February 10, 1909 (11th Parliament, 1st Session)


Frederick Debartzch Monk

Conservative (1867-1942)


(Translation.) The house situated in the parish of which the hon. minister himself is a resident. My informer stated: That is the result of the exodus.
And why should we endeavour to pander with the truth? There was a time when
people were leaving this country in large numbers. The flow of emigration has diminished since. It is pretty well known that perfect happiness is not to be found in the United States, that milk does not flow in their rivers, nor gold for that matter, that prosperity has some drawbacks in tnat country. That is why the flow of emigration has diminished, but it has not ceased. I am satisfied that statistics might be found in support of that statement.
Two or three years ago, I went to Philadelphia in company with the hon. Postmaster General. We were invited to a banquet and there we were met by a large number of English speaking Canadians, of great ability no doubt, who had come there from the Maritime Provinces. It is that same exodus which has depopulated the Maritime Provinces which has also drawn away from Canada so many of our French speaking Canadians. Who can deny it? Young men in Nova Scotia, New Brunswick and Prince Edward Island, being unable to find at home a wide enough scope for their activity, have gone to the United States and have remained there.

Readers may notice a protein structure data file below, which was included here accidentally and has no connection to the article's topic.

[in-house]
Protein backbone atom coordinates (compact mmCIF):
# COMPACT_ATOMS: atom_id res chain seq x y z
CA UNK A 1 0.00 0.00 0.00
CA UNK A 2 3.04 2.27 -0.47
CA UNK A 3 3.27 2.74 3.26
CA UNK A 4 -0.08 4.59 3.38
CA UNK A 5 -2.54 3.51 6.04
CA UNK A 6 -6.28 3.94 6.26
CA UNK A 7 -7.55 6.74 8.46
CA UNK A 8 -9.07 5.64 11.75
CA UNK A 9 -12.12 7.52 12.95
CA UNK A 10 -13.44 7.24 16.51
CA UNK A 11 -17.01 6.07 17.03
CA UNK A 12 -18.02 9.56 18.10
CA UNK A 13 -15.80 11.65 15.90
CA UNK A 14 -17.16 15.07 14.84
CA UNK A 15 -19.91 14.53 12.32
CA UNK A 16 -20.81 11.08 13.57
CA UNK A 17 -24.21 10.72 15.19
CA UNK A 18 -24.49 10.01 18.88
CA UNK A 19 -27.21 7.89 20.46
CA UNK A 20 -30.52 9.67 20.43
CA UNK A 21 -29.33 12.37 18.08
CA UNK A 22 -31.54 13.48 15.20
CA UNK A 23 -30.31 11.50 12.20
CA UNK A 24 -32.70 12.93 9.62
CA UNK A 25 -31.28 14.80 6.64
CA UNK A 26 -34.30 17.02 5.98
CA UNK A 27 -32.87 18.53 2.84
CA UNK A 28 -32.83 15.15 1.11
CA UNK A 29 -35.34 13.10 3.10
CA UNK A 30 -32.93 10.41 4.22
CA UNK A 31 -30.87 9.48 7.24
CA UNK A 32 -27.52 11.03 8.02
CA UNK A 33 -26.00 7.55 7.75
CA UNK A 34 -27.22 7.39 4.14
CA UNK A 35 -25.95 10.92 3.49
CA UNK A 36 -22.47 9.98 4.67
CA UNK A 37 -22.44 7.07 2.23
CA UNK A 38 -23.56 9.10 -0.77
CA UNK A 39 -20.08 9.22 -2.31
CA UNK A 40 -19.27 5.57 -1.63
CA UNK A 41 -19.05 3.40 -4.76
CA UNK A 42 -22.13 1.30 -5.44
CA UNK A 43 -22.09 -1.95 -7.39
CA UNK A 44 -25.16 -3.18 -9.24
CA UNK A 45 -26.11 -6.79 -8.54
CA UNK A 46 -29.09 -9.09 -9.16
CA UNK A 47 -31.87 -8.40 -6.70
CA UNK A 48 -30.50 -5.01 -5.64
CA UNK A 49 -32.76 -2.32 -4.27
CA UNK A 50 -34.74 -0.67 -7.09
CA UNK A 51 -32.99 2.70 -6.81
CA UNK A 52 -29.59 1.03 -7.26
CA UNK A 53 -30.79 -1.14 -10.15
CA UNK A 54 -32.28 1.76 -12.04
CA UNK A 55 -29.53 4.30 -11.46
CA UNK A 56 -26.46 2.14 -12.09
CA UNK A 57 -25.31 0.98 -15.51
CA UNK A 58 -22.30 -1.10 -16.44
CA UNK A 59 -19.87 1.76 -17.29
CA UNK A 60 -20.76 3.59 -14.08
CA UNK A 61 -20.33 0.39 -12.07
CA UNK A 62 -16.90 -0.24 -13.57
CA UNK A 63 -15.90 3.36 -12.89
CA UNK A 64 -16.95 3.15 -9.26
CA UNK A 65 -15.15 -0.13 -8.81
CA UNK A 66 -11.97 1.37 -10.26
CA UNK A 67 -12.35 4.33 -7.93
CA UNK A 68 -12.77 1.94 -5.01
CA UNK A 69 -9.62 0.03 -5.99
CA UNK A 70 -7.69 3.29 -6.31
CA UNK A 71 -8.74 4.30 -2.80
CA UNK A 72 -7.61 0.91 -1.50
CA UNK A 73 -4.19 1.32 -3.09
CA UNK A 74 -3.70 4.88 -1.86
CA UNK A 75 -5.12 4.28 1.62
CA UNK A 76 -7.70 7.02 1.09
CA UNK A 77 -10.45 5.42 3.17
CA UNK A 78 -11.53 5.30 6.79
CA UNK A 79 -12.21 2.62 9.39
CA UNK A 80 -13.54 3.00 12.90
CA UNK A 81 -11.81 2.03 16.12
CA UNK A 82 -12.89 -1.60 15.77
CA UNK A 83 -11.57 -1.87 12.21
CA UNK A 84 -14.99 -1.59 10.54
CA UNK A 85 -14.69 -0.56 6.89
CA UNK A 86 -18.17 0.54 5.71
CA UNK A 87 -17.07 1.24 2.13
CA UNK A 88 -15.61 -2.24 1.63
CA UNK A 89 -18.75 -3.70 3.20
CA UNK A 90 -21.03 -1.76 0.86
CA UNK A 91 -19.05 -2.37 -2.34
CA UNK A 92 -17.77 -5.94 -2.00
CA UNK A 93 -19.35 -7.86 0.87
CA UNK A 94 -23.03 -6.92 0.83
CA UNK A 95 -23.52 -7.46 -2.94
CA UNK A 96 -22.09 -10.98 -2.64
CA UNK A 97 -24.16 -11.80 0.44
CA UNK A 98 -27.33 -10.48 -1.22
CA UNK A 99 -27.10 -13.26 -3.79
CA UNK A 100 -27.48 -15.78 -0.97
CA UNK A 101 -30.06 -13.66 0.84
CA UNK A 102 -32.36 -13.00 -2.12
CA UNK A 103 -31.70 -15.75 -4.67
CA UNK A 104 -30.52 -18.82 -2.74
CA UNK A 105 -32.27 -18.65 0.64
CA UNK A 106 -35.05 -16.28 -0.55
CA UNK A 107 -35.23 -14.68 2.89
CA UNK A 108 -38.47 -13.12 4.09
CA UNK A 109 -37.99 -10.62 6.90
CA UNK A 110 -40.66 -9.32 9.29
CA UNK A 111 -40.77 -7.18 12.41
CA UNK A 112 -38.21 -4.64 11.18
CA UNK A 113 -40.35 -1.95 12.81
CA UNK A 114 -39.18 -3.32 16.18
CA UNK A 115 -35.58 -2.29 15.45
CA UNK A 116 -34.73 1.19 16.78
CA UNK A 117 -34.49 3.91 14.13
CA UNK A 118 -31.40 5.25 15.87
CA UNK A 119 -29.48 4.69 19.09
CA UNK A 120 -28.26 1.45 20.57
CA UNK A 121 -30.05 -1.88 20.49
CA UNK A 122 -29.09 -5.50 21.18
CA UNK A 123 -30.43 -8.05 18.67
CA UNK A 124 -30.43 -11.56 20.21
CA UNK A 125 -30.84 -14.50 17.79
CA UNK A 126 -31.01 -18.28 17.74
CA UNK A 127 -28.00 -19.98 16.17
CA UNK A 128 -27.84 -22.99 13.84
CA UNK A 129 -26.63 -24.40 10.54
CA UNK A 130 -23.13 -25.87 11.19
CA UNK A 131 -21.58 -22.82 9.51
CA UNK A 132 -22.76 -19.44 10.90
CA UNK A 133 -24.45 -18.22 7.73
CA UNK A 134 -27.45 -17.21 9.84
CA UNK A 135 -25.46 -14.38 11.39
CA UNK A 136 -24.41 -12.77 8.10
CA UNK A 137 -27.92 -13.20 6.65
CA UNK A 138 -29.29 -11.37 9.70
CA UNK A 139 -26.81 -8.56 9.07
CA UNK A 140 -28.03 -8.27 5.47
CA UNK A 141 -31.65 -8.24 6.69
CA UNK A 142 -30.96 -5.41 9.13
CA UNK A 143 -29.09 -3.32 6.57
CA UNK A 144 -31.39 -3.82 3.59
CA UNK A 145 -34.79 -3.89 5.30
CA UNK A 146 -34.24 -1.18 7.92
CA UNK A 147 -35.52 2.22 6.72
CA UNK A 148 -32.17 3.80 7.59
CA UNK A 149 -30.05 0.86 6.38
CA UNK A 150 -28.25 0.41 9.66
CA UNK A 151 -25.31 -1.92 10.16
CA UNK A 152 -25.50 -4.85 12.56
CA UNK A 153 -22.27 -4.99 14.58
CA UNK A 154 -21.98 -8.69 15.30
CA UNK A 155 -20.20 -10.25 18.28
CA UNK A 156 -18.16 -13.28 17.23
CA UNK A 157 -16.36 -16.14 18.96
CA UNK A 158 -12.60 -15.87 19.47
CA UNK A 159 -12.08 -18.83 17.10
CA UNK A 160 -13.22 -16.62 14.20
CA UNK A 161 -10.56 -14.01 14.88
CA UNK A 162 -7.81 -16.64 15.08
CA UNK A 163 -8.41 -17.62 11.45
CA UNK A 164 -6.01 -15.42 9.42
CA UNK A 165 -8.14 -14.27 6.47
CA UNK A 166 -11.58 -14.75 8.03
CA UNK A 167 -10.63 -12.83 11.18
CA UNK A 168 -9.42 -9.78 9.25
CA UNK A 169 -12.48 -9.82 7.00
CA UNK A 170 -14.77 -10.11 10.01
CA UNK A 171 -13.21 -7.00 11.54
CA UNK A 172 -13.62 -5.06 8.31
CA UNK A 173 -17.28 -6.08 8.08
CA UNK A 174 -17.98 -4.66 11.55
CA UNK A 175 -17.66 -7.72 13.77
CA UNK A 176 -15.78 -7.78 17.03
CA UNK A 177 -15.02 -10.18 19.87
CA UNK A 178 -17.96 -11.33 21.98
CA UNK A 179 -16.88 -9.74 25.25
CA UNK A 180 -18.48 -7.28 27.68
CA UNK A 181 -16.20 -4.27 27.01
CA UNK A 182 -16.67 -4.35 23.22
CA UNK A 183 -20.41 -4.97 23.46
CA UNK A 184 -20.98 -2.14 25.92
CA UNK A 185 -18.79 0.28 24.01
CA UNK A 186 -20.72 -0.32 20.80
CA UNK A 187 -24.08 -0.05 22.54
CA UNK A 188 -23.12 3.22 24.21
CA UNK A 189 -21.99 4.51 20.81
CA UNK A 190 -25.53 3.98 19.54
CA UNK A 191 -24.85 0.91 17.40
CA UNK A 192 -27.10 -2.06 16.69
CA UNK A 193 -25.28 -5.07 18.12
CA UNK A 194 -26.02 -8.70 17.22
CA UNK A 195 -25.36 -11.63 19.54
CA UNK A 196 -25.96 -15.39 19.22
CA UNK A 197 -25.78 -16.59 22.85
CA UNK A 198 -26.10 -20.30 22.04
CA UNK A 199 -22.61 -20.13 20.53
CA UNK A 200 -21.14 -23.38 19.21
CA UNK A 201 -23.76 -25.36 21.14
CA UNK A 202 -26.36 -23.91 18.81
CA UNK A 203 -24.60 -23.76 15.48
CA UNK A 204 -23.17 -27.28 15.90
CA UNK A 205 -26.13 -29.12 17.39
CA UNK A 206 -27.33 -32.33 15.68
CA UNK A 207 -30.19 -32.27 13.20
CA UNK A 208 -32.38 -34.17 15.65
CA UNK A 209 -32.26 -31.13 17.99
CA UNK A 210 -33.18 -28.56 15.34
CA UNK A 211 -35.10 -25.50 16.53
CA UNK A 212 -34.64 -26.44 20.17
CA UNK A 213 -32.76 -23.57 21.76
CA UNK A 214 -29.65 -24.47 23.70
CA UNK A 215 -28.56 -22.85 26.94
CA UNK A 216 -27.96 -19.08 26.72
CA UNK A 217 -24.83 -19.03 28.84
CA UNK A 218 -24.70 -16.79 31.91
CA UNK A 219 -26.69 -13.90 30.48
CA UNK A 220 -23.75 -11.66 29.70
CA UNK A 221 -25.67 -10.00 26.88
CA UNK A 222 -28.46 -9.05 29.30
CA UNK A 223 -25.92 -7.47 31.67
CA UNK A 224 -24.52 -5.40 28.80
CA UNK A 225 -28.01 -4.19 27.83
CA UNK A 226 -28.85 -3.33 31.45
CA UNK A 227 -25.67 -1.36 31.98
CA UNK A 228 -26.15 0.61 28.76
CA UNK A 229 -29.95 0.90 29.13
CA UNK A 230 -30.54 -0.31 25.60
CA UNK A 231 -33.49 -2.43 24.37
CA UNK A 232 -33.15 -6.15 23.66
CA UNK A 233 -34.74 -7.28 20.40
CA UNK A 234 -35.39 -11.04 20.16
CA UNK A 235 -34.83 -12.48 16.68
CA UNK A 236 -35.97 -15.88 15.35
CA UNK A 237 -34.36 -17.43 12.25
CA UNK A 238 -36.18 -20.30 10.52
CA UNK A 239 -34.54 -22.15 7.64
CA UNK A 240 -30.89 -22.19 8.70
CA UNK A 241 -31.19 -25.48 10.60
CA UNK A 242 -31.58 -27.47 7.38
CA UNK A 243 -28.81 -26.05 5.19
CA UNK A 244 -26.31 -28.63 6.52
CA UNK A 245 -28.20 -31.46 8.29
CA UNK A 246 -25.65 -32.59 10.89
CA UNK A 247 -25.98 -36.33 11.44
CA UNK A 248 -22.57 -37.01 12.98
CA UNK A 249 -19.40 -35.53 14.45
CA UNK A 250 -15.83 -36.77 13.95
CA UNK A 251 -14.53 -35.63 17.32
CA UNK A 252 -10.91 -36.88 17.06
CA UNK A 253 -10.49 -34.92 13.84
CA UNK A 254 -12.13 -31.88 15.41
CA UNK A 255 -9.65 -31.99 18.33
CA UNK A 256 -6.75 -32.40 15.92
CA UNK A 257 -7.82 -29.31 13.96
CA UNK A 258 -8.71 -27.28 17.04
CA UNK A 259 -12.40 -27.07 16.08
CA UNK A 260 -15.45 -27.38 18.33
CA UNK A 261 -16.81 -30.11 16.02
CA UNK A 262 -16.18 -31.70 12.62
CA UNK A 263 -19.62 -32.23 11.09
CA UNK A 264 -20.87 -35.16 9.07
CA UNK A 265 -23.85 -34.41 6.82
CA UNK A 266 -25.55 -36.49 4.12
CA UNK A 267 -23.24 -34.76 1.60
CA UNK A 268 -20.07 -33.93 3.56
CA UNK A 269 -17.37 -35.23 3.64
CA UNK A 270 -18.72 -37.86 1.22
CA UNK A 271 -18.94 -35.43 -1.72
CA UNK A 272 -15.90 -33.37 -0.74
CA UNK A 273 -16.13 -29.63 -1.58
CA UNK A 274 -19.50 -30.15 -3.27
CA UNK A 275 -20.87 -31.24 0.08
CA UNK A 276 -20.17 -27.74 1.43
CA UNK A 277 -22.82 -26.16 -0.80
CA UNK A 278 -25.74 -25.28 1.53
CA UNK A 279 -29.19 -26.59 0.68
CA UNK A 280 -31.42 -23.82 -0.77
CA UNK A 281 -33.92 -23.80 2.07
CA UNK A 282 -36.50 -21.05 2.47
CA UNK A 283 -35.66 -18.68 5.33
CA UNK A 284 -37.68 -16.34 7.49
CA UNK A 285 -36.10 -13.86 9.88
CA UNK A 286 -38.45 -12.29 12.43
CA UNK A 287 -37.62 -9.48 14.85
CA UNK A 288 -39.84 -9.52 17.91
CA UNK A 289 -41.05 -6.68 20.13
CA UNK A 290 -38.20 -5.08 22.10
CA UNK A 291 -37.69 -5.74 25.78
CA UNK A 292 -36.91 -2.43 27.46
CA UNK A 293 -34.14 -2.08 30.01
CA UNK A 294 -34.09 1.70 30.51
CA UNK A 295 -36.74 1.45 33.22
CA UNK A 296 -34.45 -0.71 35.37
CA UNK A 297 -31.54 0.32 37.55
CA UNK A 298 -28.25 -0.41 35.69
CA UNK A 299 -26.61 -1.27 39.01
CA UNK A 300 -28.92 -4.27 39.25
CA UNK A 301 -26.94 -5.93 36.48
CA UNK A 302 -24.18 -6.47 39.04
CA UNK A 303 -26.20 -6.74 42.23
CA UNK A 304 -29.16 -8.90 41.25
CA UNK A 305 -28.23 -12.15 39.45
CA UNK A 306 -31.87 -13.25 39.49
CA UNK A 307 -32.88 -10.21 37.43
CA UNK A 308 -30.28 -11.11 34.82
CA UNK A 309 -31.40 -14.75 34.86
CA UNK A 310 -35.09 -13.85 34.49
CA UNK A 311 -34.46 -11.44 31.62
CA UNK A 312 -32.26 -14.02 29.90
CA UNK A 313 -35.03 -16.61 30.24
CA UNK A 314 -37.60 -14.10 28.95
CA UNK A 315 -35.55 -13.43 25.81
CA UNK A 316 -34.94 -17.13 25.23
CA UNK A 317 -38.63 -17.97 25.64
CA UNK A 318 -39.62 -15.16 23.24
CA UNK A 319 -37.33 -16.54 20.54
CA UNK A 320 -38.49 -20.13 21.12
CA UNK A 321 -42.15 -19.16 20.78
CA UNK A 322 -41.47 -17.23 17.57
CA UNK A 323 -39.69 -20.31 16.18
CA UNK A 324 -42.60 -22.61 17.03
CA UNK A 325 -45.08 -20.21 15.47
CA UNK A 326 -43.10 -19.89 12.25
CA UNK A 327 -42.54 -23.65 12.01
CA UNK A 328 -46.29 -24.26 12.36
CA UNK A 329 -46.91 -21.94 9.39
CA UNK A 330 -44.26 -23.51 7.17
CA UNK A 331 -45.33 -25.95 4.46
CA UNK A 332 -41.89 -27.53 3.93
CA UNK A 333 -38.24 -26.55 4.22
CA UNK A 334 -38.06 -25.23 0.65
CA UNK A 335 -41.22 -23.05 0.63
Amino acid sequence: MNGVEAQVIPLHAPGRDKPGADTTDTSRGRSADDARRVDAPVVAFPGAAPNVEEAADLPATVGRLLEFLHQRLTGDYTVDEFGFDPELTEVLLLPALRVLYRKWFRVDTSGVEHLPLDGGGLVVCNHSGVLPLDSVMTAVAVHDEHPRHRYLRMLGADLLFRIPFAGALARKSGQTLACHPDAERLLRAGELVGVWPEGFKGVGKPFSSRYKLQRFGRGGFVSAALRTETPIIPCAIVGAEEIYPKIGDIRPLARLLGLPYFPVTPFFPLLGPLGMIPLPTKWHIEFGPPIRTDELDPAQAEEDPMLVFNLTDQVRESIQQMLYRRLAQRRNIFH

The statement that the hon. member for L'lslet has made in reference to the people of the province of Quebec, of a more or less industrial character, who have emigrated to the United States, might be extended to the remainder of Canada . That exodus has been going on in all parts of the country, and is still going on.
It seems as if the Postmaster General had considered as a reflection on the government as a vicious attack on his party, what was an entirelv unprejudiced statement of fact. It refers to a state of things which claim just now our whole attention; but the hon. gentleman has thought fit to throw that red herring across the track and view it as a reflection on this government and his party.
Do hon. members know by what magic at a certain time in 1896, when there was a change of government, that evil which the member for LTslet has just pointed out came to an end. The Hon. Postmaster General has told us. Some hon. members must have been surprised to hear him make the statement: it is the new tariff policy of the government put in force in 1896. How can that be made to agree with the statements made in public by the ex-Minister of the Interior (Mr.Sifton), whose authority the Postmaster General appeals to just now, and whom he eulogizes in the strongest terms. Such change of position is rather surprising to those who have not forgotten that at the time that minister resigned the French party organs of the Postmaster General bitterly attacked that ex-minister.

Subtopic:   RENE DUPONT.
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